Because without several fairly major global changes in attitude it's hard to see how we might move out of this, and this might be the ultimate failure of the internet. It brings people together as it isolates, it offers alternative views while indoctrinating users into a particular ideology, it offers the harmonious global village, but actually just creates aggressive mobs. Before the pervasiveness of the internet, one had to actively seek out extreme views and hostile opinions, they were never 'just there'. The connected networks of the Web also allowed the 24 hours news media to flourish and replace objective journalism with attention grabbing entertainment as ideology programming ("pick the channel/paper/website that best describes you!"). Of course, we move towards groups and opinions we agree with, but outside of the internet we are instead brought face-to-face with otherness, with those that mildly disagree with us, with opinions we can ignore or engage with. Online, the distinct differences drive us apart, not together, and people circulate with their own, out of fear of being publicly shamed, or criticised, or made a fool of, or called out, or doxxed.
And if we do meet with opinions we disagree with, or are directly challenged by another faceless accuser, our response is typically one of childish vitriol rather than a measured respect. As fake as that respect might be, still people in everyday life react to different opinions by at least hearing the other person out in most cases. But why are we like this? Is this just 'how it is'?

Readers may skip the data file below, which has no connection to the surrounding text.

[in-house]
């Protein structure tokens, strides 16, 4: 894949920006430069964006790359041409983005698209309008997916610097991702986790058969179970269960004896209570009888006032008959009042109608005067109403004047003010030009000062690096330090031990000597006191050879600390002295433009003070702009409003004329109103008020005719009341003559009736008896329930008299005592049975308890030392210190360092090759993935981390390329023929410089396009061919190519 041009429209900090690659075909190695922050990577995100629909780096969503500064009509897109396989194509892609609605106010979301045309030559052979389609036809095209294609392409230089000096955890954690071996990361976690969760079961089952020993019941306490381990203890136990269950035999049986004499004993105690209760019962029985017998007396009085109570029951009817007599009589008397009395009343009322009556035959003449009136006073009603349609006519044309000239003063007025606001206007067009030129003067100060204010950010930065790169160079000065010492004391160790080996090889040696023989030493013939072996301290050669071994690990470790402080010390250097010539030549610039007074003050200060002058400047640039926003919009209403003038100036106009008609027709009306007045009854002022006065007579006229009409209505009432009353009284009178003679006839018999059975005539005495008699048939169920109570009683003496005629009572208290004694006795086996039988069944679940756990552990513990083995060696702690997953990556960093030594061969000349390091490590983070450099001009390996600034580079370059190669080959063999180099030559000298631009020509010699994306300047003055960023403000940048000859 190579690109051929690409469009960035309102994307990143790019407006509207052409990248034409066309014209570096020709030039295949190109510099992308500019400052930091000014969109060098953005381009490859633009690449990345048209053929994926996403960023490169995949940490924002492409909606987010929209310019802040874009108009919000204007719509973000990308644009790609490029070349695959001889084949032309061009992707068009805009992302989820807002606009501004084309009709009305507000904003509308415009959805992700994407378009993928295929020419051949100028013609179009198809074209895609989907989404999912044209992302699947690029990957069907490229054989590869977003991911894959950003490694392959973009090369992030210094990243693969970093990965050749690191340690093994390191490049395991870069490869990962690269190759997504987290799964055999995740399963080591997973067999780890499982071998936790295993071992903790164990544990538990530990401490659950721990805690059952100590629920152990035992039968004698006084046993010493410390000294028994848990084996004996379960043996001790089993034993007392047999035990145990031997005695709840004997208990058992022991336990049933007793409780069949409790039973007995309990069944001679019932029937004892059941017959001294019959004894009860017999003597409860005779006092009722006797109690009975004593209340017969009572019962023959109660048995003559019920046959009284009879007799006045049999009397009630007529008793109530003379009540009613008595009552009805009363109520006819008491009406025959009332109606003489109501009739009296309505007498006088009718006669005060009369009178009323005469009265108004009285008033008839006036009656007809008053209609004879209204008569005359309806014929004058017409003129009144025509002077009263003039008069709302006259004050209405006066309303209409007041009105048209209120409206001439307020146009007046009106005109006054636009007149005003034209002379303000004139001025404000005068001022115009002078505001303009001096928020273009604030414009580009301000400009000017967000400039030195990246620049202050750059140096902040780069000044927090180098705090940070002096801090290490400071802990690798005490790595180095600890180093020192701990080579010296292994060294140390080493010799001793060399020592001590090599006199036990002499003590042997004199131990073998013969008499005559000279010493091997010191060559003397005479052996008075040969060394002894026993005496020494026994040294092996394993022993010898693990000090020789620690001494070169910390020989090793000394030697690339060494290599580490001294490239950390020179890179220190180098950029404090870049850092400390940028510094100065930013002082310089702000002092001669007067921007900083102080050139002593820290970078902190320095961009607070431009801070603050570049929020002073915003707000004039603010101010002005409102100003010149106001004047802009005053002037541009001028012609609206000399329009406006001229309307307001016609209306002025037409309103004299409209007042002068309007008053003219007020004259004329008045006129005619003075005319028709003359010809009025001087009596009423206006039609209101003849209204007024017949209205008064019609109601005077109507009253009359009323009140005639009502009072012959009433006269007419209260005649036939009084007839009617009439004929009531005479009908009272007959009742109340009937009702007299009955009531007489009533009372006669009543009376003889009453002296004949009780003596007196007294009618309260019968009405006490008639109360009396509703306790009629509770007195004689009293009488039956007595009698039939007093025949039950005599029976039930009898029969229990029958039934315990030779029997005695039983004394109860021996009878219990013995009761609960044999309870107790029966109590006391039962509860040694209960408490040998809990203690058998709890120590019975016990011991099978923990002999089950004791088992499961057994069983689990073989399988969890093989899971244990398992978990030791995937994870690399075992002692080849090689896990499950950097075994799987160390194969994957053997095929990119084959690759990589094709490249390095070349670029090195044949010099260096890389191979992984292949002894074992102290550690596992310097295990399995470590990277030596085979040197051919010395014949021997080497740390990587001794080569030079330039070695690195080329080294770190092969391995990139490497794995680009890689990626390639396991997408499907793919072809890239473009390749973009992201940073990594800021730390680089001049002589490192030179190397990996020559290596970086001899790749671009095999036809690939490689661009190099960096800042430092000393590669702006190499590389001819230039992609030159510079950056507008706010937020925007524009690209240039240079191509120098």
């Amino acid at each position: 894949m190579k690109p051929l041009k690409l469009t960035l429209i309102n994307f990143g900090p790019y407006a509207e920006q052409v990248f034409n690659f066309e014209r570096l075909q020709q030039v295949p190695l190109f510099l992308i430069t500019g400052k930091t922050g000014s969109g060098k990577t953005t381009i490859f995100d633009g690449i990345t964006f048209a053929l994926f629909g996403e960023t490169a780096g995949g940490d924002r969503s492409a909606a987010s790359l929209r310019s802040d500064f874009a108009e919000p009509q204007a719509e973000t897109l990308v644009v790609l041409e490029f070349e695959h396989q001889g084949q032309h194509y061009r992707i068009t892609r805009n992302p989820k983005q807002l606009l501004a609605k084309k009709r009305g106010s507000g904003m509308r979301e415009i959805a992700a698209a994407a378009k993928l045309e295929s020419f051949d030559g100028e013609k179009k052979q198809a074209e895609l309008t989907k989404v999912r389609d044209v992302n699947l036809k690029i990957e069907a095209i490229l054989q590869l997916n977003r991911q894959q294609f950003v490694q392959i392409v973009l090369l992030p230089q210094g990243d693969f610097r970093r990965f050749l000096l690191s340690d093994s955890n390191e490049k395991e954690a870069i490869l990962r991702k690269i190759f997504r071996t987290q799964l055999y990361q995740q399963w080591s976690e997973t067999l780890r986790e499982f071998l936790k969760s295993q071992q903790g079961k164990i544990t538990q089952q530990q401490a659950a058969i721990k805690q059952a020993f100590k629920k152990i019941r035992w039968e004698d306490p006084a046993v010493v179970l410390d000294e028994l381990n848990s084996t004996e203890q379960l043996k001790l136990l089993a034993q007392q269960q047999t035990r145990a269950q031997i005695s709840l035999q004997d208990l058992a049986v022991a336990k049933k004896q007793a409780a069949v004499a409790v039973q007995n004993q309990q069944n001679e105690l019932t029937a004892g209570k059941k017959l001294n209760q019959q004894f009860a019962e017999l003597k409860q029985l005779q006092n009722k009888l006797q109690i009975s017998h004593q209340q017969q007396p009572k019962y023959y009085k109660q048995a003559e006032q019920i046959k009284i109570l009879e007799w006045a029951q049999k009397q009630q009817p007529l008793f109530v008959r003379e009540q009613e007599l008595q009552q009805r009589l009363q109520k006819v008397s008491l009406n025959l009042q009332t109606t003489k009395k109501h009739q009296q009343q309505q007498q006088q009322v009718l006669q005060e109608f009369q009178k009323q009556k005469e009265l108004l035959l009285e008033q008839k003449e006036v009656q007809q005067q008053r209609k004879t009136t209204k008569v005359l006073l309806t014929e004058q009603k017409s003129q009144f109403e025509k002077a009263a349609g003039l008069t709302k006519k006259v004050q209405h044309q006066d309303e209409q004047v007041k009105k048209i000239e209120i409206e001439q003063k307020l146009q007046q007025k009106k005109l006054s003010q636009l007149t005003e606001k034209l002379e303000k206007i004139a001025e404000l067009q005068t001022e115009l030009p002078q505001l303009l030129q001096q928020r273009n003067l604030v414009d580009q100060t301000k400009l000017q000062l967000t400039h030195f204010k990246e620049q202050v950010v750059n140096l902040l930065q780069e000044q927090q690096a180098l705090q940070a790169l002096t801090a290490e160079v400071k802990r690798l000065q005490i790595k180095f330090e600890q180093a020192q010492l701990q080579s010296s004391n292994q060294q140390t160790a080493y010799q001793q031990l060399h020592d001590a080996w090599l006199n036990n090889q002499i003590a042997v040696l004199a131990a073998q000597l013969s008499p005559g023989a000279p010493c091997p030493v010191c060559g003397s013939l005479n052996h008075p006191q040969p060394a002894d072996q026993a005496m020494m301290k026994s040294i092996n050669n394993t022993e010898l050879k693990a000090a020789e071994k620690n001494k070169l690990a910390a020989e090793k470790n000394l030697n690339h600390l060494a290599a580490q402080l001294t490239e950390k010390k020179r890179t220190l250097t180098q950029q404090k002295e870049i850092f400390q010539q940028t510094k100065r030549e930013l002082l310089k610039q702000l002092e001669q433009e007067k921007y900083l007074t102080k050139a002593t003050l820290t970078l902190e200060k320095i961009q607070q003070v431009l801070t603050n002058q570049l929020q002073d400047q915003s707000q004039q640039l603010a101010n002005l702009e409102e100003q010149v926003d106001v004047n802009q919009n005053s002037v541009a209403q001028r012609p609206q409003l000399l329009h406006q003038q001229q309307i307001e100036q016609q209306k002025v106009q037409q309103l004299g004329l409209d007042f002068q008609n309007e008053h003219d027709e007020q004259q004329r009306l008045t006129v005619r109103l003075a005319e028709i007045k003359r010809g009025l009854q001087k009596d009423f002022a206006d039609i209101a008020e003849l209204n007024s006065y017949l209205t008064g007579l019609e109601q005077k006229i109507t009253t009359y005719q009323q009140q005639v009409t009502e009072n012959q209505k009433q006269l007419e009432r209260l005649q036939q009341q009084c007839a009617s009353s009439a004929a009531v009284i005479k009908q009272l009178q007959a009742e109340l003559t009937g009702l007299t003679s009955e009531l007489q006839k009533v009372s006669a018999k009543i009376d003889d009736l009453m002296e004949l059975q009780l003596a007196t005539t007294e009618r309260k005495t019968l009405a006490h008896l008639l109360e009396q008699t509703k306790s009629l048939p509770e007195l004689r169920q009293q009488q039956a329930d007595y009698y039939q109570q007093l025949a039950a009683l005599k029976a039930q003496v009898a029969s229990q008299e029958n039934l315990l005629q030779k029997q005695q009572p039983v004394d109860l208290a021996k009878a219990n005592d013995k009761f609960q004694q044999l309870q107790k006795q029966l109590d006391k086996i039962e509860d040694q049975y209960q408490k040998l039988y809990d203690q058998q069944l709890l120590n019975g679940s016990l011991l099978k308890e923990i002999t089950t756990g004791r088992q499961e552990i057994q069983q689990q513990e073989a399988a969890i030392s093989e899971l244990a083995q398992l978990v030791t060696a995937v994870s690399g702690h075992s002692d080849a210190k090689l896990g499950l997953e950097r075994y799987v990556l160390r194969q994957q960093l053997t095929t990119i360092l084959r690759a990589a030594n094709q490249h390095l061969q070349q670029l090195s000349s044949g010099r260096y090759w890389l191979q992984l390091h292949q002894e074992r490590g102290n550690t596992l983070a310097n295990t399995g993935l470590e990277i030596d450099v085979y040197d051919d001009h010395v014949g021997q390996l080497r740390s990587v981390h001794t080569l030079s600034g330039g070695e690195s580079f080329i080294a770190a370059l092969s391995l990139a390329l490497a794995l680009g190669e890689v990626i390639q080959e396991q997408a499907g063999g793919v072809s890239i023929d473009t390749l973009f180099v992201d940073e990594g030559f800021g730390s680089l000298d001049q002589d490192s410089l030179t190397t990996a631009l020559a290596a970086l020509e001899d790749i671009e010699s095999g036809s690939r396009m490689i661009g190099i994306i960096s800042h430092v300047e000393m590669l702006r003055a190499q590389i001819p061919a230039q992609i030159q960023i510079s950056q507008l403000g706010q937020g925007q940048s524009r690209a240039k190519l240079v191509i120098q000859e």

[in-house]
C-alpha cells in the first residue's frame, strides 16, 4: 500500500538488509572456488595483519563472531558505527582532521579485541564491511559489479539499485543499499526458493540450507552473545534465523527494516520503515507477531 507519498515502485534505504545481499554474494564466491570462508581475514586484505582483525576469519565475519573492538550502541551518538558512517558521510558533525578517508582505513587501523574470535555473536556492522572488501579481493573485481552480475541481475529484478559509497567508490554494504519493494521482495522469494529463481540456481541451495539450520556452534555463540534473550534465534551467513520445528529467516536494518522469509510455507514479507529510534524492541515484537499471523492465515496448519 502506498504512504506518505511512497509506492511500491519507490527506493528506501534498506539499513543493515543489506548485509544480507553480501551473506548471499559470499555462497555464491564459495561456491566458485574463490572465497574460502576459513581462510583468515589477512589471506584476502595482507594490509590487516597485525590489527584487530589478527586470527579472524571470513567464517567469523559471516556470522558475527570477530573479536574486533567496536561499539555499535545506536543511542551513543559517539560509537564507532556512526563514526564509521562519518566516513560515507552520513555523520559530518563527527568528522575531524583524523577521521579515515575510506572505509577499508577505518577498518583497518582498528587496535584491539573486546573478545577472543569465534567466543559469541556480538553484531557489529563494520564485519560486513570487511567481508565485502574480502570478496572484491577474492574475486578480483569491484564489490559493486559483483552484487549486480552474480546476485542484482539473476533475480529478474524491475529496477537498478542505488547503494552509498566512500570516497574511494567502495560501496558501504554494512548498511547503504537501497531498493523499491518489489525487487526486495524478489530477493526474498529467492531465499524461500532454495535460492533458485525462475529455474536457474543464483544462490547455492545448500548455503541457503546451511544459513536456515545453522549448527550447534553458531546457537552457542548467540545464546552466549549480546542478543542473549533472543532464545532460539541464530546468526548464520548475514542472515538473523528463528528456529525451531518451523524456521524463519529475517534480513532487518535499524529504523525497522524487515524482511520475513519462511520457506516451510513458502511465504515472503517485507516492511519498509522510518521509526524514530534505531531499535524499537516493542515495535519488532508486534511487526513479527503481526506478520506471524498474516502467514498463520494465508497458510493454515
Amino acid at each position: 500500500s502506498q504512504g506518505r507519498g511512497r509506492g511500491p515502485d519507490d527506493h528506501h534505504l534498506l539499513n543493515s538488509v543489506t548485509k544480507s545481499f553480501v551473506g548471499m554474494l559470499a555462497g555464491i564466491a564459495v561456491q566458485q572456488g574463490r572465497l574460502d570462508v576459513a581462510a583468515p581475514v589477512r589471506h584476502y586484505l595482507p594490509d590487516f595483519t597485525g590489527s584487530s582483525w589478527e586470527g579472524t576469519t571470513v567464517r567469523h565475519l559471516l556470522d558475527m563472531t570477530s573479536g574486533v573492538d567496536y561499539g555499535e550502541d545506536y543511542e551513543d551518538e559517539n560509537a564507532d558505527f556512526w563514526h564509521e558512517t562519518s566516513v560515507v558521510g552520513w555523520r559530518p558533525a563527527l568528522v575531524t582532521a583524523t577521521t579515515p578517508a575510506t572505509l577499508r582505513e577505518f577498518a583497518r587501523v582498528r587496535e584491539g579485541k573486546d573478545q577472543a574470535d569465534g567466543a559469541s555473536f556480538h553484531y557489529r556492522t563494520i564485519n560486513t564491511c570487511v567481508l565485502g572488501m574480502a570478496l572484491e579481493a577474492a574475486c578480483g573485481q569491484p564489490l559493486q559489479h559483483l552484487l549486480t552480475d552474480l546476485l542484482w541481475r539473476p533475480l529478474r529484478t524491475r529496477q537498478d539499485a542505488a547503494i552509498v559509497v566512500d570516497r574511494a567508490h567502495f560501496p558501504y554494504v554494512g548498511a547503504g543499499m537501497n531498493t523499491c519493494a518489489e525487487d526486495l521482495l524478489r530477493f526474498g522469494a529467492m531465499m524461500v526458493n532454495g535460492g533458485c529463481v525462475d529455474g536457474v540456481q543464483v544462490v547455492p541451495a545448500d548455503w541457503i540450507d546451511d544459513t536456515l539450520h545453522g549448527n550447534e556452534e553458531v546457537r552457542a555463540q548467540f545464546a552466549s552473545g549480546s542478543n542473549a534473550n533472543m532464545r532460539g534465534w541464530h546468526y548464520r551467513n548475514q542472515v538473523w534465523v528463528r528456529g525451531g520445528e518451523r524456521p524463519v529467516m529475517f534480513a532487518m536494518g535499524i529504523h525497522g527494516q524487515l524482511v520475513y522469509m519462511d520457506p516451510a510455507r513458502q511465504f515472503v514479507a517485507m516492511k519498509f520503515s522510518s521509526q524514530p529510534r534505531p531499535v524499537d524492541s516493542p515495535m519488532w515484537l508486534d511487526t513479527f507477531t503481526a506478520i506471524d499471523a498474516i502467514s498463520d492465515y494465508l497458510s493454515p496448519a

The thing I come back to in every case is the influence of global capitalism on all aspects of our lives, that post-crash 2008 we were betrayed by those we voted for to protect us, who chose instead to favour those that pay their wages. We are (some of us) convinced by a competitive individualism that exhorts this sorts behaviour as merely the rules of the game. The only rule that matters being, 'Winner takes all'.
Cosy liberal friends suggest going on marches and being 'politically active' as ways in which we can all help make a difference, but this is the world as they see it, a world where having the most logically pure argument will win out. The delusions of the philosopher, but in the face of a system that doesn't care or a person that hates, their arguments are meaningless.
Perhaps this seems unfair, cruel even, to be thinking this (especially now!) and perhaps it is just harmfully cynical. I should say that I'm very proud of my friends that made it to London on Saturday for the march. I gives me joy that they still hope. I've pinned my hope elsewhere. Not to my child, you understand, but to myself as a father, my family, our future together. Albeit one that looks outwards and is not just an insular motivation.
But what to do about our present circumstances? I have no idea. I keep trying to make sense of it, give it a reason, but failing every time. "Try again, fail again, fail better." - Beckett.
|London, March 23rd 2019 'People's Vote March' Image from Sky News Ⓒ|